Professors at the W.P. Carey School of Business at Arizona State University say they don’t believe that News Corp. CEO Rupert Murdoch will do anything to damage the quality of The Wall Street Journal.
An unbylined article on the School’s web site stated, “Amy Hillman, a W. P. Carey professor of management, says that Murdoch understands all this and will not tinker too much with the Journal’s winning position.
“‘He’s buying the WSJ because it is an extremely high-quality brand and product that has an undisputed position providing business news in the U.S. and elsewhere,’ she said. ‘The value in WSJ lies in its long history of Pulitzer Prize-winning journalism and the utmost integrity of its reporting. I’d be very surprised if he meddled too much or made many changes, because he’s paying a high price for WSJ, one that presumably is based on its lofty reputation and position.’
“Hillman is the author of a 1999 case study, ‘The Wall Street Journal, print versus Interactive,’ that analyzes the WSJ‘s remarkable success in building circulation, 5 million worldwide, but also charging for its online product, a task few papers have accomplished.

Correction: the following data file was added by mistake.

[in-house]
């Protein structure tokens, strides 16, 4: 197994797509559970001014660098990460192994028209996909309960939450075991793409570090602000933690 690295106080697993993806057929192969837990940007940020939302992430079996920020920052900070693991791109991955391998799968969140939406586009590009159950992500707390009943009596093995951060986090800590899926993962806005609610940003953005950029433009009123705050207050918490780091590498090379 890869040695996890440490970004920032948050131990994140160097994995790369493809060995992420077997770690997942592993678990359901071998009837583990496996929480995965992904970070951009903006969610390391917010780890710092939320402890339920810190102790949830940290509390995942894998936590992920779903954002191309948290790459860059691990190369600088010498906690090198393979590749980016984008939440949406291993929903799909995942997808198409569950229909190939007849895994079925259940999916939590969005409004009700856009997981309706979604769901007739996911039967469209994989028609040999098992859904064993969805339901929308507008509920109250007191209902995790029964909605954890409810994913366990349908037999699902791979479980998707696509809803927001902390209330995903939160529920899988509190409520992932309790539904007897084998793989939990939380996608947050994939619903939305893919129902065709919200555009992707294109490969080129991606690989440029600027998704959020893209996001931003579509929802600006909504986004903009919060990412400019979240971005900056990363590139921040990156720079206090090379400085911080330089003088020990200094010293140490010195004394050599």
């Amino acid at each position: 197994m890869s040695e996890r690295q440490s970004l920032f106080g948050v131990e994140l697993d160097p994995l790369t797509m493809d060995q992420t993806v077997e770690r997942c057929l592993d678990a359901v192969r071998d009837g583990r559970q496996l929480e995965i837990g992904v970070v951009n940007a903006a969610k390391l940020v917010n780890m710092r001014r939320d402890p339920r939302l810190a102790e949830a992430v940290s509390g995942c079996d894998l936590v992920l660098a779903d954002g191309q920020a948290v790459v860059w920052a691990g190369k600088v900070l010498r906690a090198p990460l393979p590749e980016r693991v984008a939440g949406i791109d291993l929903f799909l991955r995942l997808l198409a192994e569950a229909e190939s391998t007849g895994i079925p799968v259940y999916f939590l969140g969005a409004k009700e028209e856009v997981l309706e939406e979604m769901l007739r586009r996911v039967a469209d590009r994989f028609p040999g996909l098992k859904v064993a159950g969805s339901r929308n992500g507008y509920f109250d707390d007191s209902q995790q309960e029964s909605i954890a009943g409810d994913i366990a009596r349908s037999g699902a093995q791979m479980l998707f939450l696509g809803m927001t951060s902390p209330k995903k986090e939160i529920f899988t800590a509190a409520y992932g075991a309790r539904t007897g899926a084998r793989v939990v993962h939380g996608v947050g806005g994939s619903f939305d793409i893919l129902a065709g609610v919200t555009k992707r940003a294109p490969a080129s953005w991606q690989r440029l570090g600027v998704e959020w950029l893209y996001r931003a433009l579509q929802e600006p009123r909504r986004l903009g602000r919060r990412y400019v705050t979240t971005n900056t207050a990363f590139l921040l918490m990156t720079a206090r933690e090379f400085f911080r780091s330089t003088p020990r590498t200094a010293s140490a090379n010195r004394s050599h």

Key to that accomplishment was deciding ‘how two products should be positioned, priced and promoted in order to maximize revenue for both,’ she wrote. ‘Despite its long-standing traditional front page format without full paper-width headlines, six columns, dot print photos, and the ‘What’s News’ summaries, the Journal innovated many new formats in the 1990s. Starting in 1993, the Journal expanded its business and economic trend regional coverage to select parts of the United States, including Texas, Florida, California, New England, the Northwest and the Southeast.'”
Read more here.